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liquid crystal elastomer, LCE, materials, robotics

Elastomers Programmed to Twist in Response to Light

New materials could enable soft robots to move similarly to human muscles without the use of complex electronic systems for actuation.

Materials that can move autonomously in response to external stimuli are attractive to scientists for applications such as robotics that normally require complex systems and motors to create actuation and movement.

A collaboration between scientists at the University of Pittsburgh (Pitt) and Harvard University have developed a new candidate for these type of materials with the creation of a new liquid crystal elastomer (LCE) that can be “programmed” to both twist and bend in the presence of light, reacting to the stimulus with movements similar to human muscles.

Experimental observations of twisting of surface-anchored liquid crystal elastomer (LCE) microposts that reversibly twist clockwise and counterclockwise, with handedness controlled by the direction of incident light, as predicted by the simulations. Researchers at the University of Pittsburg and Harvard University developed these new LCEs, which they said can be used in soft robotics. (Image source: Aizenberg Lab, Harvard University)

The materials developed by a team led by researchers at Pitt’s Swanson School of Engineering have a unique characteristic—they are achiral, which means their structure and mirror image are identical.

This lends the material some interesting properties especially for twisting and bending in response to light, a key behavior of the new elastomers, said Anna C. Balazs, distinguished professor of chemical and petroleum engineering at Pitt, who co-led the research.

“The chirality of molecules and materials systems often dictates their properties,” she said in a press statement. “The ability to dynamically and reversibly alter chirality or drive an achiral structure into a chiral one could provide a unique approach for changing the properties of a given system on-the-fly.”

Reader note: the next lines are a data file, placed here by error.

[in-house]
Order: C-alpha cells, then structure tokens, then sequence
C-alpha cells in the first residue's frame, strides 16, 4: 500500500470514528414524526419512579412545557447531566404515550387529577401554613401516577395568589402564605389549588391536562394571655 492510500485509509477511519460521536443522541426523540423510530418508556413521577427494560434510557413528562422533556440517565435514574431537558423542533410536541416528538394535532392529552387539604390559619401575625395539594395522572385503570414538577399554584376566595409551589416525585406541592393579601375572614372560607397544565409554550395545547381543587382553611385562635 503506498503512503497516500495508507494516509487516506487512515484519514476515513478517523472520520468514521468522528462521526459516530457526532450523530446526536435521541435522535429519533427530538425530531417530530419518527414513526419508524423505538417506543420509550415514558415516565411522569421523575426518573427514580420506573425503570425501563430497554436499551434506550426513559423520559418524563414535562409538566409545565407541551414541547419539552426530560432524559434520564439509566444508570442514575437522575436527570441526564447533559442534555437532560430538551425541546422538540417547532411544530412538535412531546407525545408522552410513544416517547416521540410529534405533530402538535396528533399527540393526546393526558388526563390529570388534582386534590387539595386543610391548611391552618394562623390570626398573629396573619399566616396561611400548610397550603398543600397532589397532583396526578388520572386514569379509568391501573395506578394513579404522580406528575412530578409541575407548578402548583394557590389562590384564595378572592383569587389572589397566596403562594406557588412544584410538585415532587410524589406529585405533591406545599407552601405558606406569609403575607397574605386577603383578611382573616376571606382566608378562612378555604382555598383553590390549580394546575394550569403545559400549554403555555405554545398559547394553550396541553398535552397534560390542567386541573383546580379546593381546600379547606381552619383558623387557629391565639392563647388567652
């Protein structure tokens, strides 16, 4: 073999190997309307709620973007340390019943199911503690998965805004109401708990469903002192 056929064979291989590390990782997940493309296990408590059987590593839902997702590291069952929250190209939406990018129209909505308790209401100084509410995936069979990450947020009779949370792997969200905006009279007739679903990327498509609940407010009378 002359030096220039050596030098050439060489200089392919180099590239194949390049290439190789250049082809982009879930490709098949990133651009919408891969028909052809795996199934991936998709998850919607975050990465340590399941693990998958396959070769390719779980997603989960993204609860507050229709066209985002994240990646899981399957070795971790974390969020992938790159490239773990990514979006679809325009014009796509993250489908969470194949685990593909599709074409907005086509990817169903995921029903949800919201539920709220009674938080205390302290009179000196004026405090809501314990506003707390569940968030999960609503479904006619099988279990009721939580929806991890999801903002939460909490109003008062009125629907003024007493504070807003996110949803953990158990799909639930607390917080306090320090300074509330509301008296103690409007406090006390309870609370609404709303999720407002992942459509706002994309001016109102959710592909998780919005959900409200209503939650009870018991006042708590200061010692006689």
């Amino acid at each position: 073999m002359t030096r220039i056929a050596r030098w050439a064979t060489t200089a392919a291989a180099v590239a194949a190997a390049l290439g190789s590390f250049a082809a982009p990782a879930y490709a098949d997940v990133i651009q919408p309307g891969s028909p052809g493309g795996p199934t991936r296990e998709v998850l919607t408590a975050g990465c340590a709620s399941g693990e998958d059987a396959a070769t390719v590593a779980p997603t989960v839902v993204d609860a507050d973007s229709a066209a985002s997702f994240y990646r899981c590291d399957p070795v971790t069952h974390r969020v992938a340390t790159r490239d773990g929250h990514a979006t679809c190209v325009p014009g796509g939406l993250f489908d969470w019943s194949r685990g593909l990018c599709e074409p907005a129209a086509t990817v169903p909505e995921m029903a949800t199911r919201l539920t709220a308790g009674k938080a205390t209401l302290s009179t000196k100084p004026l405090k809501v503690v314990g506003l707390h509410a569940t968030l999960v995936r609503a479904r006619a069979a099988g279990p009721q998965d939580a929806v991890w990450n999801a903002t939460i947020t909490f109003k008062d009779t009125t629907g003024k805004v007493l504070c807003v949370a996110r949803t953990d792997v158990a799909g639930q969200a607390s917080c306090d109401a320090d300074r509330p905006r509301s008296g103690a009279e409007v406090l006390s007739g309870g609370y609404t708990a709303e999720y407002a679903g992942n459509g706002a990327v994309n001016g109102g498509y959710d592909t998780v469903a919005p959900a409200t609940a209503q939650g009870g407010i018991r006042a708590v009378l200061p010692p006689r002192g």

Dynamic Design

A human hand, for example, is a chiral object; its shape is not superimposable on a mirror image of itself so, obviously, a right hand cannot be automatically converted to a left hand.

The LCE the researchers developed, however, can—after light exposure—controllably and reversibly twist to the right or twist to left, forming both right-handed and left-handed structures. 

To discover the behavior of the elastomers they created, researchers used computer modeling of a microscopic LCE post anchored to a surface in air. Through their experiments, they observed that molecules that extend from the LCE backbone are aligned at 45 degrees--with respect to the surface--by a magnetic field, and that the LCEs are cross-linked with a light-sensitive material.

“When we simulated shining a light in one direction, the LCE molecules would become disorganized and the entire LCE post twists to the left; shine it in the opposite direction and it twists to the right,” said James Waters, a postdoctoral associate who also worked on the research. Collaborators from Harvard corroborated these experimental findings, he said.

Material Puppeteering

The team also used their validated computer model to design “chimera” LCE posts in which the molecules in the top half of the post are aligned in one direction and the molecules on the bottom are aligned in another direction. When light was applied to the structures, they bent and twisted similar to how human muscles work in response to nerve stimuli.

“This is much like how a puppeteer controls a marionette, but in this instance the light serves as the strings, and we can create dynamic and reversible movements through coupling chemical, optical, and mechanical energy,” Balazs said in a press statement.

This characteristic of the material could be key to helping researchers create more human-like soft robots that mimic human muscle movements without using complicated systems of actuation, she said.

“Being able to understand how to design artificial systems with this complex integration is fundamental to creating adaptive materials that can respond to changes in the environment,” Balazs said in a press statement. “Especially in the field of soft robotics, this is essential for building devices that exhibit controllable, dynamic behavior without the need for complex electronic components.”

    Elizabeth Montalbano is a freelance writer who has written about technology and culture for more than 20 years. She has lived and worked as a professional journalist in Phoenix, San Francisco and New York City. In her free time she enjoys surfing, traveling, music, yoga and cooking. She currently resides in a village on the southwest coast of Portugal.

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